Steps away from Asheville’s broad, busy front lawn with its grand pair of government buildings lies an entrance to another city. A hidden city. A place where hundreds come and go and eat and sleep and wait and wonder and worry. Pass between City Hall and the Buncombe County Courthouse and descend a pleasant set of concrete steps to Davidson Drive below. Cross the street and step up into the Buncombe County Detention Center’s harshly echoing lobby. Beyond the reception desk, a set of sliding doo

Xpress and BPR host candidate forum for Commission District 2 candidates (video)

In partnership with Blue Ridge Public Radio, Mountain Xpress will present a candidate forum for the District 2 seat of the Buncombe County Board of Commissioners today at noon. Democratic candidate Amanda Edwards faces Republican Glenda Weinert in the Tuesday, Nov. 6, general election. Current District 2 Commissioner Ellen Frost, a Democrat, is not seeking re-election. Republican Mike Fryar occupies the other District 2 seat, which he held by a 317-vote margin in the 2016 election. His opponent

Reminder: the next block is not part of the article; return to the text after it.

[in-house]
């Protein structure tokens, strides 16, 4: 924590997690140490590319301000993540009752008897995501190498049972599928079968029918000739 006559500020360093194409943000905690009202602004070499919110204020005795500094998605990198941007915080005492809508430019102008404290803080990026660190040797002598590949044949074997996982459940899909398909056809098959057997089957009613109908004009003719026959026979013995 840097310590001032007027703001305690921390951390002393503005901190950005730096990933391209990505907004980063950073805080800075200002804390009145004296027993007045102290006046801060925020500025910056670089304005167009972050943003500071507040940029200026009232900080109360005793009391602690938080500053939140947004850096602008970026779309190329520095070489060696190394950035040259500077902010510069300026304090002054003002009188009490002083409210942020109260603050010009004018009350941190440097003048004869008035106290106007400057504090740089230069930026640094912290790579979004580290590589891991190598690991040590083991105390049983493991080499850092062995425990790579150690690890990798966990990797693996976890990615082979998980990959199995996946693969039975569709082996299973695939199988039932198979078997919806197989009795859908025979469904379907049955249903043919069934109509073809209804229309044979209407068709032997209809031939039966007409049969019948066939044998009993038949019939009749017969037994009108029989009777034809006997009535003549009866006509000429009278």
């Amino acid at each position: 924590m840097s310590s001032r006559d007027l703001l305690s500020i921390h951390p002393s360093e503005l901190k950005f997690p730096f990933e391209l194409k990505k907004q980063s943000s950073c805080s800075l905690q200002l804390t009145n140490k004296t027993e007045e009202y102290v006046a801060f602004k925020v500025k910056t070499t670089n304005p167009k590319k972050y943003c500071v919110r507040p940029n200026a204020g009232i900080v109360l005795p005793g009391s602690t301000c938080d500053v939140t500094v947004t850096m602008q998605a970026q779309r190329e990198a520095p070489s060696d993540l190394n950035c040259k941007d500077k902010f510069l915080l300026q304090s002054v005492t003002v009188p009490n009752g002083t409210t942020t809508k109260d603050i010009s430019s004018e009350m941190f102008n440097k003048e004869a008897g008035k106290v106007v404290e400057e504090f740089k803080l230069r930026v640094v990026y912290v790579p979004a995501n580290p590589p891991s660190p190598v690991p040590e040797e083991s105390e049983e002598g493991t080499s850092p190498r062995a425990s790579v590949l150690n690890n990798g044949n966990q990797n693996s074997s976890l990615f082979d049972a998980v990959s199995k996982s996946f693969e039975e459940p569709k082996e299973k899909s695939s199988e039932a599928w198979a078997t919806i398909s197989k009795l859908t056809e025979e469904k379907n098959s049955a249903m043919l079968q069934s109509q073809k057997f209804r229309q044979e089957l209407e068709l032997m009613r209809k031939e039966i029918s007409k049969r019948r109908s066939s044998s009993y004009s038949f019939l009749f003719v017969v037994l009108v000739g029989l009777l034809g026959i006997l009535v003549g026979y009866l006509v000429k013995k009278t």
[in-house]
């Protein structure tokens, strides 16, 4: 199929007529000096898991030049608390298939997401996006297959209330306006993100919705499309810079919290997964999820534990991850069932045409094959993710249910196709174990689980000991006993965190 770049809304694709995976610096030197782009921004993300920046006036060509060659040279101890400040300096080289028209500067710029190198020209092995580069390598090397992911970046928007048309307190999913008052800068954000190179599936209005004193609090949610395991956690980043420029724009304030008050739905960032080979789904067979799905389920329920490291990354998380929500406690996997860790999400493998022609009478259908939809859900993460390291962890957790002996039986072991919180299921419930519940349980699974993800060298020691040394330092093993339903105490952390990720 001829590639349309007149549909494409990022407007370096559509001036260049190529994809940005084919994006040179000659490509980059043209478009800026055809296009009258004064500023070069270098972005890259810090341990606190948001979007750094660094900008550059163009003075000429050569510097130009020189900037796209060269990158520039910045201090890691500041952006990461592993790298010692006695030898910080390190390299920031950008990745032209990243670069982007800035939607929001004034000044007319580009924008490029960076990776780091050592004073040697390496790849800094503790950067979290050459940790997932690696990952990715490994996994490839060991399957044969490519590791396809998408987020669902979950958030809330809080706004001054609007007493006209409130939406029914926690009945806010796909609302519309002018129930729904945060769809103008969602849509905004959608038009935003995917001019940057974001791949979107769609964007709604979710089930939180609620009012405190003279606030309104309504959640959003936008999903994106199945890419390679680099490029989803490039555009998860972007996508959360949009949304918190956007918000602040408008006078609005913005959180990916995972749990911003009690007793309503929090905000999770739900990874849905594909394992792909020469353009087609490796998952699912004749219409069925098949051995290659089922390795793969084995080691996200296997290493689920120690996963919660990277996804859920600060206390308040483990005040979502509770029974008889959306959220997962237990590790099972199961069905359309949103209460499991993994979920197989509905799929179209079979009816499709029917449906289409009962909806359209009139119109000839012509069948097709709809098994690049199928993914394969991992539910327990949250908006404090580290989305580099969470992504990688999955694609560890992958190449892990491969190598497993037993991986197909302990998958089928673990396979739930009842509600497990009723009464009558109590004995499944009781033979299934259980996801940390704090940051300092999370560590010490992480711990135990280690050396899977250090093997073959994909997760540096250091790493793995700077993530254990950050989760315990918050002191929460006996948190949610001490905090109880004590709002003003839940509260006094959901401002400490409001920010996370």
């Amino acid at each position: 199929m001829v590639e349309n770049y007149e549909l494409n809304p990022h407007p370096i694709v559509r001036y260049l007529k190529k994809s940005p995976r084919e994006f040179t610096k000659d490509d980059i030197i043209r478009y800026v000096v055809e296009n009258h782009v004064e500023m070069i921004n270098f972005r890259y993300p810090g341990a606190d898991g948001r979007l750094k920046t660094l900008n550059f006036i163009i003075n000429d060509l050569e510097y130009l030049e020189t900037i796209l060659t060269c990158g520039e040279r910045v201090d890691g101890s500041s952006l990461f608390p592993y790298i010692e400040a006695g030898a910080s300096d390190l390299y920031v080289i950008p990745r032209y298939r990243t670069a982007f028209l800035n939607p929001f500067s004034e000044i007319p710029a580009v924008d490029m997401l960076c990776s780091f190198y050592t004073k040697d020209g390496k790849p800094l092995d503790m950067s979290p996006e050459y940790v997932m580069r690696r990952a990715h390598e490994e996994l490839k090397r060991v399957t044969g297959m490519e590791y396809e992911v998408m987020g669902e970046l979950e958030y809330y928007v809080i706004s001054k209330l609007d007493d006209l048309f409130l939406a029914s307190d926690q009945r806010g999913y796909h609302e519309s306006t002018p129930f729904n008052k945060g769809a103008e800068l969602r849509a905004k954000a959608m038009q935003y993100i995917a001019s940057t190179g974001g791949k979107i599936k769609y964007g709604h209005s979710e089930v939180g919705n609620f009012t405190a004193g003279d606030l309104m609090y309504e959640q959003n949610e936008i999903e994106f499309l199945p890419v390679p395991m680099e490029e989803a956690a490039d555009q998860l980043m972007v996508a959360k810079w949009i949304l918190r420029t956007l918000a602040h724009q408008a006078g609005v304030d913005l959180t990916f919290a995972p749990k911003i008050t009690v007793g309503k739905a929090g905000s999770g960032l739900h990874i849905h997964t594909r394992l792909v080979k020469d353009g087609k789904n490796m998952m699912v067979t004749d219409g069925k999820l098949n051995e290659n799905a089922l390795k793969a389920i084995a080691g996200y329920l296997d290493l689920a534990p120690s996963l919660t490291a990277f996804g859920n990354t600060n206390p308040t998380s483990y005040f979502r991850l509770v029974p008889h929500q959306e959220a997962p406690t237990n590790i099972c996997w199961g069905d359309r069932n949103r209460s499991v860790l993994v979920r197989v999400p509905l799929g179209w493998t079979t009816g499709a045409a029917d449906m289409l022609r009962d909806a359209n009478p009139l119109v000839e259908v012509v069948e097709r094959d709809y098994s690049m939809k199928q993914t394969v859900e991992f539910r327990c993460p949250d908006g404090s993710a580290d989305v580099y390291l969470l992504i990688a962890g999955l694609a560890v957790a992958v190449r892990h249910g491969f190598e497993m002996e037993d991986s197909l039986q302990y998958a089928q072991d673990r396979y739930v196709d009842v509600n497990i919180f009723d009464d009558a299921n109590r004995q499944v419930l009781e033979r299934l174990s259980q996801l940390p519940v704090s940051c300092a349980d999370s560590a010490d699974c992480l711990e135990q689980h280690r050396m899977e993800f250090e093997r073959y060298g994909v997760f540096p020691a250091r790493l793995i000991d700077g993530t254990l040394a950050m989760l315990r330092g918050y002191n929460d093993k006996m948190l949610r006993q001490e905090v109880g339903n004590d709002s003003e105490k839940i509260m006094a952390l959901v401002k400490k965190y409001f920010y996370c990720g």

Camera-shy candidate kicks off voter forum

What did we learn as the first of three League of Women Voters of Asheville-Buncombe County candidate forums opened on Sept. 20? Sen. Terry Van Duyn (D, Buncombe) moved to this area when her now-adult son was in third grade. Rep. John Ager (D, Buncombe) would be giving a talk on challenges facing dairy farmers at another venue later in the evening. Republican Amy Evans is a veteran of the armed forces. Democrat Amanda Edwards has a “big sweet” dog named Charlie. And Republican Mark Crawford ob

Can the Woodfin Greenway & Blueway beat the odds?